Polycystic ovary syndrome (PCOS) is of clinical and public health importance as its prevalence is very high among women of reproductive age. Polycystic ovaries contain a large number of cysts. These cysts are under-developed sacs in which eggs develop. Often in PCOS, these sacs are unable to release an egg, meaning ovulation doesn’t take place.
PCOS has significant and diverse implications like;
- Reproductive implications – infertility, hyperandrogenism, hirsutism
- Metabolic implications – insulin resistance, impaired glucose tolerance, type 2 diabetes mellitus and adverse cardiovascular risk profile
- Psychological implications – increased anxiety, depression
Prevalence of PCOS
- The exact prevalence of PCOS is not known as the syndrome is not defined precisely. The estimated prevalence in women of reproductive age is 5-10%. Under the new criteria (Rotterdam-2003), the prevalence among the general female population will raise up to 10%. The prevalence of PCOS in a study conducted at Govt. Medical College, Kerala was reported to be 15% (95% CI: 13.4–17.2%) on the basis of the Rotterdam criteria. The reported prevalence of PCOS in various geographic regions ranges between 2.2% and 26%., et al. prospectively studied 460 girls aged 15-18 years from a residential college in Andhra Pradesh, South India. The authors reported a prevalence of PCOS in 9.13% of the Indian adolescents. Studies in first-degree relatives of patients, who have the polycystic ovarian disease have shown that 24% of mothers and 32% of sisters, were affected, suggesting a major genetic association.
- A study from Spain reported a 28.3% prevalence rate of PCOS among 113 overweight or obese women who were referred to an endocrinology clinic for weight loss, compared with a previously reported population prevalence of 6.5%, suggesting that the prevalence of PCOS might be markedly increased in obese.
- In Southern China, the prevalence was 2.4% among 915 women recruited through the offer of a free medical examination.
- In an Iranian study conducted during 2008 among women aged 18–45 years, the reported prevalence was 14.6% (95% CI, 12.3–16.9%). The prevalence of PCOS using the Rotterdam criteria was reported to be 17.8% among 978 women who were recruited in a retrospective birth cohort study in South Australia. In another community study conducted in Sri Lanka on 3,030 women aged 15–39 years, the prevalence was found to be 6.3% (95%; CI: 5.9–6.8%) for the period 2005-2006. A higher prevalence of PCOS (46.8%) was reported among girls aged 13–18 years with euthyroid chronic lymphocyte thyroiditis in a case–control study conducted in New Delhi.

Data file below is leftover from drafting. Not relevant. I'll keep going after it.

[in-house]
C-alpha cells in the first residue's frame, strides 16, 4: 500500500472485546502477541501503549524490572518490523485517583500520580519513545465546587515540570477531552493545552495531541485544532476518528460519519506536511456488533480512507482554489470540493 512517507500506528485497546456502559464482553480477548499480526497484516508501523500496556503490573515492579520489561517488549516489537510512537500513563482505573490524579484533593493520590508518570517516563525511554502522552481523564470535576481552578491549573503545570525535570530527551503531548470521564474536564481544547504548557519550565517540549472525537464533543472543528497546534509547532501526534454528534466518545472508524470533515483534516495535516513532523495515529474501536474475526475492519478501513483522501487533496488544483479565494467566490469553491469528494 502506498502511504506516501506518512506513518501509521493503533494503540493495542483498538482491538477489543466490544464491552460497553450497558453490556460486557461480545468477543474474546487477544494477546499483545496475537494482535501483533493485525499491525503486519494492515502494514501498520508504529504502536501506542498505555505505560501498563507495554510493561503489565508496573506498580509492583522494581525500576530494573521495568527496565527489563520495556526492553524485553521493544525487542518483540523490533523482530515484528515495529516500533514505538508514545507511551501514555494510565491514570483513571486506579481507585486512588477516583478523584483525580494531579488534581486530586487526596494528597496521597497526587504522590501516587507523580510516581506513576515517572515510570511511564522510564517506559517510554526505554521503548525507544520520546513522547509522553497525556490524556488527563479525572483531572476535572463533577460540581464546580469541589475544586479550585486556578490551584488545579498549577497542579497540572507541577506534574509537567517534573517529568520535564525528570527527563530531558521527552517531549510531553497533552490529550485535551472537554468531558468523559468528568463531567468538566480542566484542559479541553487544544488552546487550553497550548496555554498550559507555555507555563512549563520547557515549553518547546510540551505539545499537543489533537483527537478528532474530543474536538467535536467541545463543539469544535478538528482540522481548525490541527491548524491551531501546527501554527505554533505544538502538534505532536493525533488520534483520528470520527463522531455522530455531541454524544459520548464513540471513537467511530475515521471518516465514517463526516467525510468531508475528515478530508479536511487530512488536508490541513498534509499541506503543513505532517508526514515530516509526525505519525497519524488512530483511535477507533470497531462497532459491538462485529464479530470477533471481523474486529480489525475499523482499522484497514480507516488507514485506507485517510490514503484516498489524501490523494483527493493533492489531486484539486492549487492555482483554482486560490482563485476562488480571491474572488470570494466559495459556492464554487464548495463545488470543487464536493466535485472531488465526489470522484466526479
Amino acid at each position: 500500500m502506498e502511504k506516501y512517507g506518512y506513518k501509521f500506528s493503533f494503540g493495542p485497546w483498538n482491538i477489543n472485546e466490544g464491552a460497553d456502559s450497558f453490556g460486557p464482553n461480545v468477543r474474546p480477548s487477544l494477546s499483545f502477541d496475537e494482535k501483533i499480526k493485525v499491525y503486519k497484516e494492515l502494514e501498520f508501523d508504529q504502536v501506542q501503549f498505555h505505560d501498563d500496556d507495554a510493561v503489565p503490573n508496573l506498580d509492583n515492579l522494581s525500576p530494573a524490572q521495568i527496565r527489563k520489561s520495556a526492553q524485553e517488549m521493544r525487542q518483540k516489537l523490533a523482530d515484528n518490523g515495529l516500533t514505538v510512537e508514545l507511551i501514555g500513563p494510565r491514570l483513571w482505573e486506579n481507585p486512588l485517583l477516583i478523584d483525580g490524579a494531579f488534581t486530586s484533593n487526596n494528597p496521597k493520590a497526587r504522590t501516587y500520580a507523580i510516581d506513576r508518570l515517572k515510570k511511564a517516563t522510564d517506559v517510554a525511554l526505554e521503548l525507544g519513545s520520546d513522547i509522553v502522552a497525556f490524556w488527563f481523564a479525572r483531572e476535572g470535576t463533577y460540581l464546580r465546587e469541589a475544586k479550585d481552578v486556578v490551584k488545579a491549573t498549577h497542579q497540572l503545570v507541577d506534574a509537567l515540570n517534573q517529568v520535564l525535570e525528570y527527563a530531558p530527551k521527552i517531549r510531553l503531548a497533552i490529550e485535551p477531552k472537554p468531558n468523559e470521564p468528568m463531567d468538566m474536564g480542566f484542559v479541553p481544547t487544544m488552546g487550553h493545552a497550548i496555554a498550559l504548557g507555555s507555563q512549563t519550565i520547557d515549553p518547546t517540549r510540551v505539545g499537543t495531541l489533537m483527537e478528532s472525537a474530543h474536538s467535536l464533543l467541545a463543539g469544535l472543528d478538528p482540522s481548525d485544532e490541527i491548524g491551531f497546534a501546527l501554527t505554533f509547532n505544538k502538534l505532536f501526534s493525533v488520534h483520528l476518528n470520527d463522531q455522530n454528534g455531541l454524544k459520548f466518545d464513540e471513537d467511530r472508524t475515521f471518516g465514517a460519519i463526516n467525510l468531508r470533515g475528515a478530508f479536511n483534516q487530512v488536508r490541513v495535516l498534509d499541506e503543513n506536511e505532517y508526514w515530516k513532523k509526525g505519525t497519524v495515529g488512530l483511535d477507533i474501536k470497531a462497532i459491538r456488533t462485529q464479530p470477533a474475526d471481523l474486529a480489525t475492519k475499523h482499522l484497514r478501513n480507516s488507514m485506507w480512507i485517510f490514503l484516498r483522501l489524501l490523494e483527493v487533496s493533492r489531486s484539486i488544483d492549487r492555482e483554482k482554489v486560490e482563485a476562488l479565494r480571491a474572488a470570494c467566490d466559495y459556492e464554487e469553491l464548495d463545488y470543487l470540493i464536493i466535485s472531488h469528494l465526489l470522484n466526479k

Causes of PCOS
The exact cause of PCOS is not known, but various factors are expected to play a role in causing PCOS:
- Heredity – PCOS is passed on to the next generations. There is a possibility of PCOS to be linked with certain genes.
Insulin resistance – Insulin is a hormone produced by the pancreas to control the amount of sugar in the blood. It helps move glucose from the blood into cells, where it is broken down to produce energy.
Insulin resistance means the body’s tissues are resistant to the effects of insulin. The body, therefore, has to produce extra insulin to compensate.
High levels of insulin cause the ovaries to produce too much testosterone hormone, which interferes with the development of the follicles (the sacs in the ovaries where eggs develop) and prevents normal ovulation.
Insulin resistance can also lead to weight gain, which can make PCOS symptoms worse because having excess fat causes the body to produce even more insulin.
- Low-grade inflammation – Your body’s white blood cells produce substances to fight infection in a response called inflammation. Research has shown that women with PCOS have low-grade inflammation and that this type of low-grade inflammation stimulates polycystic ovaries to produce androgens.
Furocyst- An effective treatment of PCOS
Furocyst improves insulin sensitivity and, in turn, may regulate circulating androgen levels. It improves insulin-mediated glucose disposal in women with PCOS. Furocyst improved menstrual period in the study subjects and might be regulating the effect of insulin on ovarian androgen biosynthesis, theca cell proliferation, and endometrial growth. It might be regulating ovarian androgen production leading to disappearance or decrease in size and number of cysts.
The increase in LH/FSH ratio has been reported in various studies conducted on PCOD patients. Because of a decreased level of follicle-stimulating hormone (FSH) relative to LH, the ovarian granulosa cells cannot aromatize the androgens to estrogens, which lead to decreased estrogen levels and consequent anovulation.
Furocyst is effective and safe for management of Polycystic Ovary Syndrome in women.